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Re: st: Imputation using ML for a lognormal ordered income variable


From   Tinna Asgeirsdottir <statalist.tla@gmail.com>
To   statalist@hsphsun2.harvard.edu
Subject   Re: st: Imputation using ML for a lognormal ordered income variable
Date   Mon, 19 Nov 2012 15:34:50 +0000

Thanks for the helpful reply Stas,

I don´t think the recommendation referred to interval regression or
multiple imputation. I think it referred to imputing the probable
average or median of each category, but without the obviously false
assumption of a uniform distribution within each category the midpoint
would suggest.

If I do a ML fit of a lognormal distribution using the lognfit command
I can get the parameters of the distribution. I guess I should be able
to work this out by hand from there, but figured that there might be
an easier way.

Best
Tinna

2012/11/17 Stas Kolenikov <skolenik@gmail.com>:
> Lognormal distribution will likely underestimate how heavy the top
> tail is (although if you are interested in Iceland, you may have a
> very egalitarian income distribution, so the shape of that tail may
> not be that terrible). Lognormal distribution is a very cute model to
> play with and very dangerous in real work. In my work on Russian data,
> changing the assumptions about the top tail moved our Gini index from
> 0.48 to 0.60... and that's a little bit of a difference, let's put it
> this way.
>
> The recommendation you have heard probably concerns -intreg-, which
> you can read the help on.
>
> Imputing the mean income over a group will lead to a multitude of
> problems due to artificially compressed variability and values that
> are simply too low for the top group. If you desperately need to
> impute, you would want to go with multiple imputations (-help mi-),
> although you would want to read the MI manual and a paper
> (http://www.citeulike.org/user/ctacmo/article/8525275) or two
> (http://www.jstor.org/stable/2291635) if you are not familiar with the
> technique. What I have done in one of my projects recently was to
> generate the plausible values of the variable of interest a bunch of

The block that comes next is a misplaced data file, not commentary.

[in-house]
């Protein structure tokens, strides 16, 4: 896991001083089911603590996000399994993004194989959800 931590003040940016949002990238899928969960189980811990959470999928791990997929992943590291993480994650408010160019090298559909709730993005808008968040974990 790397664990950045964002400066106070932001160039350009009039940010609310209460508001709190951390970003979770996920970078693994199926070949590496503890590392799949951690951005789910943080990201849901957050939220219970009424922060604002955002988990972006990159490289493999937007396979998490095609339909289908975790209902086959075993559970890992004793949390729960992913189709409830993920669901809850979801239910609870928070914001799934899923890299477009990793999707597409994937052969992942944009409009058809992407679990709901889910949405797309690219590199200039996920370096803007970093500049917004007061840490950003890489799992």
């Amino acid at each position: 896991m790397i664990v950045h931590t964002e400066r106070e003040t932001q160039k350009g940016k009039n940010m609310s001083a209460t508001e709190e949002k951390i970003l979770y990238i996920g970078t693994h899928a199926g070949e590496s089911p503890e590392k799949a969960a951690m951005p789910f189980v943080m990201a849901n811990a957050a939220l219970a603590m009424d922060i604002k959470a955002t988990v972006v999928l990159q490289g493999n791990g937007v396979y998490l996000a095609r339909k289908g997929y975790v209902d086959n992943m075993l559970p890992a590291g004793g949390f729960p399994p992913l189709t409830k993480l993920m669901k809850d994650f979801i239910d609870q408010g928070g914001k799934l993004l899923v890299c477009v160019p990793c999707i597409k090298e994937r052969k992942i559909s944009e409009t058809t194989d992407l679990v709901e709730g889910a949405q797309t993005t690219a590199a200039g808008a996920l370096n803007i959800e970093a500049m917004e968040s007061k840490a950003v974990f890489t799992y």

> times (say, 50... the original suggestion to use 5 imputations dates
> back to late 1970s... and your smartphone now has more computing power
> than a then-Cray supercomputer) and make Stata believe they were
> imputed in Stata mi wide format.
>
> --
> -- Stas Kolenikov, PhD, PStat (SSC)  ::  http://stas.kolenikov.name
> -- Senior Survey Statistician, Abt SRBI  ::  work email kolenikovs at
> srbi dot com
> -- Opinions stated in this email are mine only, and do not reflect the
> position of my employer
>
>
> On Sat, Nov 17, 2012 at 6:12 AM, Tinna Asgeirsdottir
> <statalist.tla@gmail.com> wrote:
>> Dear Stata users,
>>
>> In my data I have income in 13 groups. The top group is open ended. I
>> am trying to impute sensible values and would like to use this as a
>> continuous variable. I am especially concerned about the top category.
>>  It has been suggested to me that I should use STATA´s ML command in
>> stead of using each categories mid-point. I am having trouble finding
>> what I need on the internet. Thus I wonder if anyone can tell me how
>> to fit a lognormal distribution to the variable and subsequently infer
>> the average income in the top bracket. If you know how to do this in
>> general for all the categories that is great as well as the
>> distributions over the other brackets is surely not uniform. However,
>> I think finding a good solution for my top category is the most
>> important thing though.
>>
>> Best regards,
>> Tinna
>>
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